I'm not sure I understand your question. However, taking your question at face value the answer is none. The current President in office remains until his predecessor assumes office the next year. That is just one reason why the election is held in November but the office does not change hands until January 20, at noon the next year after the election.

chornedsnorkack
28th Sep 2008, 21:13
The 20th amendment says that if "president-elect" dies before inauguration, vice-president elect is inaugurated on 20th of January as president.

There is a precedent for a presidential candidate dying after elections. Greeley in 1872. It was 29th November.

Greeley electors mostly cast their votes for several different candidates. Three, however, named the deceased as their choice.

When Congress counted the votes, they decided to treat votes for the dead as invalid.

So, what happens if a candidate dies after electors have voted but before Congress has counted the votes?

BlueWolf
28th Sep 2008, 21:22
So, if Obama gets elected, but then gets shot, and Biden takes over, but then has another brain attack, Pelosi gets the nod....will the people be happy about that, or not? Genuine question. I know only a very little of her politics and public standing.

BlooMoo
28th Sep 2008, 21:38
If all that happened that quickly then it would only be another few months anyway before the next set of candidates would begin campaigning - so what's the issue? If the circus doesn't come to town for a few months then the people are going to get bored? No. They can catch up on some DVDs and within a couple of wasted Blockbuster visits, bingo, it's presidential nomination season again!. What's there to complain about?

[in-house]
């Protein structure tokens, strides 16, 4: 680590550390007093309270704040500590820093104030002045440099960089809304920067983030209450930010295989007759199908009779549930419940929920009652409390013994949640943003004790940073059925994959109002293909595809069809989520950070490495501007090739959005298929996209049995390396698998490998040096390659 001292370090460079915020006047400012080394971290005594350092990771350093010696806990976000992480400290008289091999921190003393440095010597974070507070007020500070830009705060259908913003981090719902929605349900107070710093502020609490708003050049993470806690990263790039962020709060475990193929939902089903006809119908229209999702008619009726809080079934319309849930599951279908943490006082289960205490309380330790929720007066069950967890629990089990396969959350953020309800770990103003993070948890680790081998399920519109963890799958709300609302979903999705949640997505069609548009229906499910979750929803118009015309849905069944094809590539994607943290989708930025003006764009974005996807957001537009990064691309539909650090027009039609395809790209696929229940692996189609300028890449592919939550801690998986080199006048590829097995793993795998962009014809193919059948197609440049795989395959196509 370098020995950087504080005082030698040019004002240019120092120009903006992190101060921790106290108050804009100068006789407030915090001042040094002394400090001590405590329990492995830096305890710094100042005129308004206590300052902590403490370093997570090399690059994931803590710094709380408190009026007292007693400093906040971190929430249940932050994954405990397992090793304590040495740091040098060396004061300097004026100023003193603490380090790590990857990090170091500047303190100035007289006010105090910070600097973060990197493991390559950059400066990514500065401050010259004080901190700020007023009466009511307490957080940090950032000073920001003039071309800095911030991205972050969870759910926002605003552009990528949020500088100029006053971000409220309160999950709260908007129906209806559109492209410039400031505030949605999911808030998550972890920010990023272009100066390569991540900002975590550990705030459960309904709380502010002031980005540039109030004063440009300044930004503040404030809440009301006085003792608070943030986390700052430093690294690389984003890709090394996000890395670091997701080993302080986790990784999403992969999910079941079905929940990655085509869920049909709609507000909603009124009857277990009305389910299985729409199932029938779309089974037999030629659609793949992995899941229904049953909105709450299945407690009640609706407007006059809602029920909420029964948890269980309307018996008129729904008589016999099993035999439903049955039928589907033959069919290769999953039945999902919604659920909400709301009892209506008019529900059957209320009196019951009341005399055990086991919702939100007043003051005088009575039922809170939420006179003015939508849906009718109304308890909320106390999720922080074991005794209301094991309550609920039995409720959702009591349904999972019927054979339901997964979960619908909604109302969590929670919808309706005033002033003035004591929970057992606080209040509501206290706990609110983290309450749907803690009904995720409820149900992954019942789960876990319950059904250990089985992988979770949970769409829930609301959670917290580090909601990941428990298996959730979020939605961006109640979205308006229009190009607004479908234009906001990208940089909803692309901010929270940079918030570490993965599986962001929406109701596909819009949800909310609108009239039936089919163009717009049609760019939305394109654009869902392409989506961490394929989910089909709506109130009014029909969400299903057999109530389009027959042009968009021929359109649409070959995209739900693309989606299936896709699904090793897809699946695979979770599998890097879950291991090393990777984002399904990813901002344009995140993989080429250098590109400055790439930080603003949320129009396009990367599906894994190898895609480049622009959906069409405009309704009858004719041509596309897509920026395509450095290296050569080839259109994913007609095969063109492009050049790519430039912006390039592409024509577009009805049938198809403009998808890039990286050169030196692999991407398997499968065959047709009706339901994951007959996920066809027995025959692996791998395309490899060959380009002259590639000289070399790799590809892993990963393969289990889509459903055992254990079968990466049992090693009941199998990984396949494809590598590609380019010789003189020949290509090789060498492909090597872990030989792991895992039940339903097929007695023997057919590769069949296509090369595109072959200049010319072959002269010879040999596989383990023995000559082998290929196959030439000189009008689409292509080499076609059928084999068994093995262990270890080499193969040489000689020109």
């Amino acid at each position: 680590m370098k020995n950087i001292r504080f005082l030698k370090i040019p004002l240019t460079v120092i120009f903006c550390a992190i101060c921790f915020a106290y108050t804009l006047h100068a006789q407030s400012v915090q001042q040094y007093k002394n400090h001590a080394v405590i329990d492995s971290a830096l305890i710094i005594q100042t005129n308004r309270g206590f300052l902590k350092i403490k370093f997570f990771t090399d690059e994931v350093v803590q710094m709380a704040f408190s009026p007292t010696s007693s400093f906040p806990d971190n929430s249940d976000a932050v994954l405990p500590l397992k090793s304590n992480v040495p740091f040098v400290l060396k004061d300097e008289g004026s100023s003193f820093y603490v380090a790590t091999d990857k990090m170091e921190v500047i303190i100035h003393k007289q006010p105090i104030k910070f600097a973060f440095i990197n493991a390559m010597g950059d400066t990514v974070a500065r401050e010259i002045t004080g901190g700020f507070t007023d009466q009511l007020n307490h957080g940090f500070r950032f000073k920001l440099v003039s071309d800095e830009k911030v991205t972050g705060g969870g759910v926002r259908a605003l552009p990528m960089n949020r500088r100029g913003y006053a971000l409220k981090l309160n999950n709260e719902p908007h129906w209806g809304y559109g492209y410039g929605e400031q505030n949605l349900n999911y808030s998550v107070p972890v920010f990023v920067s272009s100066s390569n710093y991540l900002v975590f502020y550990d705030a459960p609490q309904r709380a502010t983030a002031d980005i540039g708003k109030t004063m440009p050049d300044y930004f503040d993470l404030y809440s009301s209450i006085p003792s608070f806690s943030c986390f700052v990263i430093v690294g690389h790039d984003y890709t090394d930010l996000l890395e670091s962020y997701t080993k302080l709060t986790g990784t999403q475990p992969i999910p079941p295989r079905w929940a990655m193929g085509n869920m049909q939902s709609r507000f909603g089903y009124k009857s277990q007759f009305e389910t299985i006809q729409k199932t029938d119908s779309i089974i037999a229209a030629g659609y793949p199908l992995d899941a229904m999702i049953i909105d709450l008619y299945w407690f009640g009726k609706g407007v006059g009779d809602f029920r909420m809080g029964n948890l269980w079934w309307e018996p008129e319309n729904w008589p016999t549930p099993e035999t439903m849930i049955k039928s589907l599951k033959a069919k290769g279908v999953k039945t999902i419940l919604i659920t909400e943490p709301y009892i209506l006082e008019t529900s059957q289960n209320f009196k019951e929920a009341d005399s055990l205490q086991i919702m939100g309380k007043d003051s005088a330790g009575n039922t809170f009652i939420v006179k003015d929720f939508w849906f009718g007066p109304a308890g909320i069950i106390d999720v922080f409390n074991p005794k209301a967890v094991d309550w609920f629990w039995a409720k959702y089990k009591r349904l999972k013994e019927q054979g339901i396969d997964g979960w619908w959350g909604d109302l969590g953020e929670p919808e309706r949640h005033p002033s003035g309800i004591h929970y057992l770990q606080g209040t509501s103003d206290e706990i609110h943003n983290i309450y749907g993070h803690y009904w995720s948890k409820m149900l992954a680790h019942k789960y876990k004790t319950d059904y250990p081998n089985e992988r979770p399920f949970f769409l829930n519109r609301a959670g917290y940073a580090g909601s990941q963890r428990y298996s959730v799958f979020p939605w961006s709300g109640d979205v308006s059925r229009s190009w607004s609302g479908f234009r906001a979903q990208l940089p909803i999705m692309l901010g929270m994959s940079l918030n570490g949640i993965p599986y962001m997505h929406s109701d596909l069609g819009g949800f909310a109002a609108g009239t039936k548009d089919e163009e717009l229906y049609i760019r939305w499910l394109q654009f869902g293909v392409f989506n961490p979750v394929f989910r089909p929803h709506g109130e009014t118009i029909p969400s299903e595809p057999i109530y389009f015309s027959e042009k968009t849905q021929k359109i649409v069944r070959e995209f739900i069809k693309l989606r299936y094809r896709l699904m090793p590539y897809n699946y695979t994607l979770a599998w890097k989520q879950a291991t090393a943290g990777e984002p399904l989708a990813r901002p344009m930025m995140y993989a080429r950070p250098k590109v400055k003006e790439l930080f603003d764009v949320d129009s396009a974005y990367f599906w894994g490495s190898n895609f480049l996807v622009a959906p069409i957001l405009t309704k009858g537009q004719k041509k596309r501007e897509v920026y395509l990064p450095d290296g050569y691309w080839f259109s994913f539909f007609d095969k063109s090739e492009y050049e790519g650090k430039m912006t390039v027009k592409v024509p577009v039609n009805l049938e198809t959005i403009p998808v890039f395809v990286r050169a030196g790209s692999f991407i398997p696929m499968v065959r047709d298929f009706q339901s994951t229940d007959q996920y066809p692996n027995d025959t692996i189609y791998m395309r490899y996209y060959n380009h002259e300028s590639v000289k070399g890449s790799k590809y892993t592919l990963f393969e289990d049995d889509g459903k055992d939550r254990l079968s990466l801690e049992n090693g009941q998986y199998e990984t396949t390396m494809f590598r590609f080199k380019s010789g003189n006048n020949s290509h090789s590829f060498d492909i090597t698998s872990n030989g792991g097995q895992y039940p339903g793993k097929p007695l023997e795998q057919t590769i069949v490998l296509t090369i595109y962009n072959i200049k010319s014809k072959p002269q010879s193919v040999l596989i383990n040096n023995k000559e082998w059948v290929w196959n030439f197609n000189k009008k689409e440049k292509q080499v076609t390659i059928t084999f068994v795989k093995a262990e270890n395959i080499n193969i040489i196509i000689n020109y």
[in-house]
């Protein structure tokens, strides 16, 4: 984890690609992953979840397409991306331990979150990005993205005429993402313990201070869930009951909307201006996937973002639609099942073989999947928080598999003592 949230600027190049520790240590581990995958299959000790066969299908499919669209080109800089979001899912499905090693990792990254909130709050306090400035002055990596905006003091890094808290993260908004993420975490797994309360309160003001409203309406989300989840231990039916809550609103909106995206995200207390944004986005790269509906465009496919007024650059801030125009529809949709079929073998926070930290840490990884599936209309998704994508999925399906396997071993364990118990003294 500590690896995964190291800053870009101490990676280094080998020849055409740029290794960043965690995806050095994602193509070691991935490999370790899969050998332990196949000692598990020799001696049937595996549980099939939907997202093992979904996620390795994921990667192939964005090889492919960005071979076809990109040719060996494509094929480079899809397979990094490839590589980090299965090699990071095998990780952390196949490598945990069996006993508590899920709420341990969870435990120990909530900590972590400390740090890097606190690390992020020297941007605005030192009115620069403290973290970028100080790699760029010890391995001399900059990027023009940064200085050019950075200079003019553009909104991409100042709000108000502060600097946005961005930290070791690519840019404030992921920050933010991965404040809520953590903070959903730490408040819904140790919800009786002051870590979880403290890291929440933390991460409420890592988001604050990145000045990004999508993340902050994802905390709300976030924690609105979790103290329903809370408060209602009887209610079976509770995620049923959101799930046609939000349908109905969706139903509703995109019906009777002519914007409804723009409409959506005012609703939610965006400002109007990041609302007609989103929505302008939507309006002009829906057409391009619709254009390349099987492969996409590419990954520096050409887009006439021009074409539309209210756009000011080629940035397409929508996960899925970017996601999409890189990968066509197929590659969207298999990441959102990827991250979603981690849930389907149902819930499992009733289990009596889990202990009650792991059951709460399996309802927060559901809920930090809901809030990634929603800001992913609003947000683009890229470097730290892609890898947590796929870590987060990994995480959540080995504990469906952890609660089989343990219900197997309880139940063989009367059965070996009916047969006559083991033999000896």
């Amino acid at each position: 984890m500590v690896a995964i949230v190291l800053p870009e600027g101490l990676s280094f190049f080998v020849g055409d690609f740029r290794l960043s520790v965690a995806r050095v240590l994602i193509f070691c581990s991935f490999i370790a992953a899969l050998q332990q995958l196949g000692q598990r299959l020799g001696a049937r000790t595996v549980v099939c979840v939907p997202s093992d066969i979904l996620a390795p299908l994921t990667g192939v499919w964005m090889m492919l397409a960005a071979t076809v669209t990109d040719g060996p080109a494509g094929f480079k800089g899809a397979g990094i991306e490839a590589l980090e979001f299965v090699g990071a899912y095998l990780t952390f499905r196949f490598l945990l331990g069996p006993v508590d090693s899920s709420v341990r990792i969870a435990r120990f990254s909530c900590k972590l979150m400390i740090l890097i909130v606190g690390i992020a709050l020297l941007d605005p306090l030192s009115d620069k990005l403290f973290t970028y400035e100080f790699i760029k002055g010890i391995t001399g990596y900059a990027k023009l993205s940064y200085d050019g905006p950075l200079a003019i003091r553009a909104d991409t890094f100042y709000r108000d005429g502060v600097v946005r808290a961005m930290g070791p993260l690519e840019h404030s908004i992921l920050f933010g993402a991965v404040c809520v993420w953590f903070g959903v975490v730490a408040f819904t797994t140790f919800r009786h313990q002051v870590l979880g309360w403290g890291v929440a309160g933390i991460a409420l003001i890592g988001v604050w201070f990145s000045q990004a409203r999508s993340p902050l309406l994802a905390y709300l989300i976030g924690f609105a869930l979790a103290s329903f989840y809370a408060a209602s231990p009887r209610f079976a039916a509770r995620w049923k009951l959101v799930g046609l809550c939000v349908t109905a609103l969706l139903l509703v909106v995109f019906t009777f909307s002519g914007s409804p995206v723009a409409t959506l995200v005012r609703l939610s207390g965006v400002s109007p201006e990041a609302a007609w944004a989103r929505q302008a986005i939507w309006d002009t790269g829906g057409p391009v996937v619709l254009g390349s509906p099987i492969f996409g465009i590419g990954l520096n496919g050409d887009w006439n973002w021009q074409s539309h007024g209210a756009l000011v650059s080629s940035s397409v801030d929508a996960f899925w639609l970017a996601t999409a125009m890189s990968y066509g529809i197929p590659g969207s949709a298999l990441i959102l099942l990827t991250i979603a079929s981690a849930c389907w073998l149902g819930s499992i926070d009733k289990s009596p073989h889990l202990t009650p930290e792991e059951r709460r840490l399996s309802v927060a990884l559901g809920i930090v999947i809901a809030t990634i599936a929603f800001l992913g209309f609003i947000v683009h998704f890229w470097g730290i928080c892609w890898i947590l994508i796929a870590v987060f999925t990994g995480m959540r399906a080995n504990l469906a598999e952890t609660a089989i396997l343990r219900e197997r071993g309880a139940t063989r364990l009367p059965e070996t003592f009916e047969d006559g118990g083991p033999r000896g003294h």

brickhistory
28th Sep 2008, 22:26
Pelosi gets the nod....will the people be happy about that, or not? Genuine question. I know only a very little of her politics and public standing.

Speaker Pelosi's political leanings are to the very far left.

She is, however, a very smart person and has moderated her votes when needed, but as she represents San Franciso/Marin County (I think it includes part of Marin), her bread and butter constintuency (sp?) is far to the left of most of America, Republican or Democrat and thus has to keep them happy ultimately.

No, the people would not be happy.

obgraham
28th Sep 2008, 22:36
Small bone to pick/clarify with the order of succession: cabinet members get the nod in the order of seniority of their cabinet post, not their individual length of service. I believe State and Treasury head the list.

con-pilot
29th Sep 2008, 00:00
Here you are.

1 Vice President and President of the Senate Dick Cheney
2 Speaker of the House of Representatives Nancy Pelosi
3 President pro tempore of the Senate Robert Byrd
4 Secretary of State Condoleezza Rice
5 Secretary of the Treasury Henry Paulson
6 Secretary of Defense Robert Gates
7 Attorney General Michael Mukasey
8 Secretary of the Interior Dirk Kempthorne
9 Secretary of Agriculture Ed Schafer
Secretary of Commerce Carlos Gutierrez (non-natural)
Secretary of Labor Elaine Chao (non-natural)
10 Secretary of Health and Human Services Mike Leavitt
11 Secretary of Housing and Urban Development Steve Preston
12 Secretary of Transportation Mary Peters
13 Secretary of Energy Samuel Bodman
14 Secretary of Education Margaret Spellings
15 Secretary of Veterans Affairs James Peake
16 Secretary of Homeland Security Michael Chertoff